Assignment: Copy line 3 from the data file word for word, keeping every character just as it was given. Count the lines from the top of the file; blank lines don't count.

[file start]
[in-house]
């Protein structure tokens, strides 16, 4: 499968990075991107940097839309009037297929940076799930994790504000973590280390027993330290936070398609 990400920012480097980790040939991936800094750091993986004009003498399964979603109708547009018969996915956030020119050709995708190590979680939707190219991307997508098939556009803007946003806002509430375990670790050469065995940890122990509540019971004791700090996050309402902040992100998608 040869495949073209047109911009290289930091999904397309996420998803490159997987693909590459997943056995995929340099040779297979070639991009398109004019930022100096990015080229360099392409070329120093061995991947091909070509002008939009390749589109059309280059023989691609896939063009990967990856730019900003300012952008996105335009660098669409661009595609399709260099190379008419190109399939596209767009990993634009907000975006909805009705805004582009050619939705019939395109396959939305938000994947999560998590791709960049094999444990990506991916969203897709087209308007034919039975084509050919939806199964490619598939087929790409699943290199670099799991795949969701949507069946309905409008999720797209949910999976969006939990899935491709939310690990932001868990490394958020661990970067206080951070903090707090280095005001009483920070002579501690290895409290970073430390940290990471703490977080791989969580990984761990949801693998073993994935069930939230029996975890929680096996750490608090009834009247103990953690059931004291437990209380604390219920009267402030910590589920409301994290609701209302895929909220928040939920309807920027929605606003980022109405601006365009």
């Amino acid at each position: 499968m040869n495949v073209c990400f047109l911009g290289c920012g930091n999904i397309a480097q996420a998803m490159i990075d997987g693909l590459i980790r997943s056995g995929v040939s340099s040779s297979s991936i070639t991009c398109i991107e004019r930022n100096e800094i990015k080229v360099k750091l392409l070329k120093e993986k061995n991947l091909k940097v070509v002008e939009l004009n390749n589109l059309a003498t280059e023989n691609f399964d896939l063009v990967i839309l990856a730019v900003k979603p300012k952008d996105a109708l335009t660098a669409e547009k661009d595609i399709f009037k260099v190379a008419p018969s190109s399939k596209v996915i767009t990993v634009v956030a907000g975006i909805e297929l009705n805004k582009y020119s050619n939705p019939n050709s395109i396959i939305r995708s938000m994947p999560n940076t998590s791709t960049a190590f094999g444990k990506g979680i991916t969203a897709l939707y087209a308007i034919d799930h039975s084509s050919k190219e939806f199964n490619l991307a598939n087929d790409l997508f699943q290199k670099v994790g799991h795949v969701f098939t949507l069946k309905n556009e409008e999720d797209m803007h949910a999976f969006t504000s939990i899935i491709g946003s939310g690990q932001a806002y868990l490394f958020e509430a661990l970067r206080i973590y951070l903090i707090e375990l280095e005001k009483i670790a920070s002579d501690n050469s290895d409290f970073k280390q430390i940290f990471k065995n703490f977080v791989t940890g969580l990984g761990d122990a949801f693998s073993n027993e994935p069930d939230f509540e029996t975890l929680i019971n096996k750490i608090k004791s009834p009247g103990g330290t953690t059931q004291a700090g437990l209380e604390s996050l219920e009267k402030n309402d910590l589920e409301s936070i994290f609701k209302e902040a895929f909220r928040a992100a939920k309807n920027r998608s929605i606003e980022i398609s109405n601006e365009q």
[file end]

């Amino acid at each position: 499968m040869n495949v073209c990400f047109l911009g290289c920012g930091n999904i397309a480097q996420a998803m490159i990075d997987g693909l590459i980790r997943s056995g995929v040939s340099s040779s297979s991936i070639t991009c398109i991107e004019r930022n100096e800094i990015k080229v360099k750091l392409l070329k120093e993986k061995n991947l091909k940097v070509v002008e939009l004009n390749n589109l059309a003498t280059e023989n691609f399964d896939l063009v990967i839309l990856a730019v900003k979603p300012k952008d996105a109708l335009t660098a669409e547009k661009d595609i399709f009037k260099v190379a008419p018969s190109s399939k596209v996915i767009t990993v634009v956030a907000g975006i909805e297929l009705n805004k582009y020119s050619n939705p019939n050709s395109i396959i939305r995708s938000m994947p999560n940076t998590s791709t960049a190590f094999g444990k990506g979680i991916t969203a897709l939707y087209a308007i034919d799930h039975s084509s050919k190219e939806f199964n490619l991307a598939n087929d790409l997508f699943q290199k670099v994790g799991h795949v969701f098939t949507l069946k309905n556009e409008e999720d797209m803007h949910a999976f969006t504000s939990i899935i491709g946003s939310g690990q932001a806002y868990l490394f958020e509430a661990l970067r206080i973590y951070l903090i707090e375990l280095e005001k009483i670790a920070s002579d501690n050469s290895d409290f970073k280390q430390i940290f990471k065995n703490f977080v791989t940890g969580l990984g761990d122990a949801f693998s073993n027993e994935p069930d939230f509540e029996t975890l929680i019971n096996k750490i608090k004791s009834p009247g103990g330290t953690t059931q004291a700090g437990l209380e604390s996050l219920e009267k402030n309402d910590l589920e409301s936070i994290f609701k209302e902040a895929f909220r928040a992100a939920k309807n920027r998608s929605i606003e980022i398609s109405n601006e365009q």